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Breaking Down Barriers for a Healthier Community

Tuesday, March 29, 2022 | Community Outreach
Did you know that up to 80 percent of an individual’s health outcome is impacted by their Social Determinants of Health (SDoH)? SDoH refer to the key areas that include housing, transportation, food insecurity, financial problems, domestic or intimate partner violence, and community or family support. The research in this area and a push to better understand and address it through intervention has been growing nationwide, and has been underway at Bayhealth. Tackling the challenges of SDoH is an important part of Bayhealth’s commitment to population health and living out its mission to strengthen the health of our community, one life at a time.

Evidence shows that when individuals struggle with one or more of these SDoH factors, or experience poverty in general, they are more likely to lack health insurance and have unmet medical needs, including access to primary care and care coordination. The Centers for Disease Control and Prevention’s Healthy People initiative highlights the significance of addressing SDoH to promote good health. Additionally, the National Association of Accountable Care Organizations (NAACOS) recognizes SDoH as a leading priority in improving health inequities.

Efforts to address individuals’ SDoH began at Bayhealth in 2020 after some team members participated in a national learning collaborative rooted in the concept of “doing well by doing good.” During a 6-month process, Bayhealth collaborated with fellow participant Mount Sinai, New York City’s largest academic health system, and several other health systems from across the U.S. and Puerto Rico to create SDoH workflows and methodologies that would best serve their respective patient populations. The Bayhealth group used a screening tool recommended by The Centers for Medicare & Medicaid (CMS) and tools in their electronic health record (HER) to carry out a process for documenting patients’ SDoH needs and referring those patients to community agencies or resources.

At the helm of this important new initiative are Bayhealth’s Clinical Integration team and a SDoH workgroup that includes multidisciplinary clinical and non-clinical team members from across the organization. A Community Outreach Committee was formed around the same time that SDoH efforts took off. Managed by Bayhealth Volunteer Coordinator Carrie Hart, this outreach committee is helping Bayhealth better serve the needs of all our community members and working with the SDoH workgroup since the community integration element is key to the success of these efforts specifically.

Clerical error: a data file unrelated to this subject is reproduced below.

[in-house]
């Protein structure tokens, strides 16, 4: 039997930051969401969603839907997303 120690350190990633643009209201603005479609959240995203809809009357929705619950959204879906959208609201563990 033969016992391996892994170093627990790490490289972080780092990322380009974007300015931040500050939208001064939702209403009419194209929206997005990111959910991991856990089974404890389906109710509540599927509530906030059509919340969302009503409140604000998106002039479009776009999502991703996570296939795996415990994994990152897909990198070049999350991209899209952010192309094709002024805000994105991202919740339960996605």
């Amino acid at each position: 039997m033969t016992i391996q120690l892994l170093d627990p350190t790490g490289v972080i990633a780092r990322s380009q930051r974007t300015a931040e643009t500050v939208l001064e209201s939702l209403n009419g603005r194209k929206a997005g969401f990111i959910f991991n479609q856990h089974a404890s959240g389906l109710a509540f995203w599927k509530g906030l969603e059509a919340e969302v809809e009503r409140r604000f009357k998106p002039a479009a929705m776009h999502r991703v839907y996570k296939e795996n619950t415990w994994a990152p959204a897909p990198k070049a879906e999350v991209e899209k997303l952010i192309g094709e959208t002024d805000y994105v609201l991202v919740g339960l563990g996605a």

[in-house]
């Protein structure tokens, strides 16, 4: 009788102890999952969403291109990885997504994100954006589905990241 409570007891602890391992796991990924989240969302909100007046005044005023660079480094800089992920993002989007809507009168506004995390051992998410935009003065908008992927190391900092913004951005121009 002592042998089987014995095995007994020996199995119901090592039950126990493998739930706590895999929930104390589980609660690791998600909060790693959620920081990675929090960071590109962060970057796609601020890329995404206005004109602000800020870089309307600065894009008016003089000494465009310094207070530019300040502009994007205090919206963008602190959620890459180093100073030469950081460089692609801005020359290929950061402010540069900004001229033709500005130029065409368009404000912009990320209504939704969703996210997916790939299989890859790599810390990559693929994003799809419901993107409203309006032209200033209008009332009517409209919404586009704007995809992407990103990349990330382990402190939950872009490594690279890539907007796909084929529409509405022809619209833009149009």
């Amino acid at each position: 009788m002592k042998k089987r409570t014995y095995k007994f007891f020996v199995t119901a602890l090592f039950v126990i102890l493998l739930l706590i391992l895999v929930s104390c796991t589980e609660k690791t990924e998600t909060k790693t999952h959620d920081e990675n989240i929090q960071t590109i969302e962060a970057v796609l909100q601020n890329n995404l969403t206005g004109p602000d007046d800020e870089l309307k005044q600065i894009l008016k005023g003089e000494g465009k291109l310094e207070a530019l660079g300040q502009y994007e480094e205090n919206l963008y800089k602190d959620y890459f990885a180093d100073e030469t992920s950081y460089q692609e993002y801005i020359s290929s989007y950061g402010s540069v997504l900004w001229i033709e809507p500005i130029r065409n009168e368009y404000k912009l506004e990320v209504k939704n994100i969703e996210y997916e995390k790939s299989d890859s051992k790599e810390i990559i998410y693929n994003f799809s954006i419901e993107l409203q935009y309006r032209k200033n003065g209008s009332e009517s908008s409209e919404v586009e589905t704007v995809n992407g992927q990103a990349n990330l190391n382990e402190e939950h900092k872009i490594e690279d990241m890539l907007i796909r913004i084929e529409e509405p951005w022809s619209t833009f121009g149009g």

The SDoH workgroup began with a pilot program within Bayhealth’s cardiovascular service line. It targeted those in the community experiencing heart failure, which has been identified as a priority health concern among individuals in Sussex County.

“Many of our hospitalized heart failure patients were dealing with other challenges in their lives that made it even harder for them to stay healthy. They were referred to the right resources to get the help that they needed—whether it was food from a local food bank or getting transportation to their clinician appointment,” said Bayhealth Program Manager for Population Health Tasheema Heyliger. “There was a 67% decrease in hospital readmissions for heart failure patients. We knew from there we needed to get all units at Bayhealth involved to implement this on a broader scale to help more patients.”

The pilot program data enabled Bayhealth team members to track data for SDoH patterns and determine next steps to mitigate the effect of SDoH on health outcomes for all patient populations. Heyliger said that education of clinical and non-clinical team members is a key focus for them right now. “We want to build upon our progress and ensure that inpatient and outpatient staff are trained on how to elicit a SDoH history, gather data, and make appropriate referrals.”

Bayhealth Director of Clinical Integration, Evan Polansky, who has been instrumental in moving the SDoH efforts forward, explained that only about 10-15% of total care costs in the United States can be addressed by medical interventions alone. “Many other variables in people’s lives influence an individual’s health and therefore tie into the remaining costs of care. Addressing these factors is a vital step in improving health outcomes as well as avoiding unnecessary emergency department visits and hospital readmissions. More importantly, we are here to take care of our patients, so understanding and working to meet all the needs that are impacting their health is the right thing to do.”

If you are in need of a primary care doctor or specialist, go to or call our referral line at 1-866-BAY-DOCS (229-3627).

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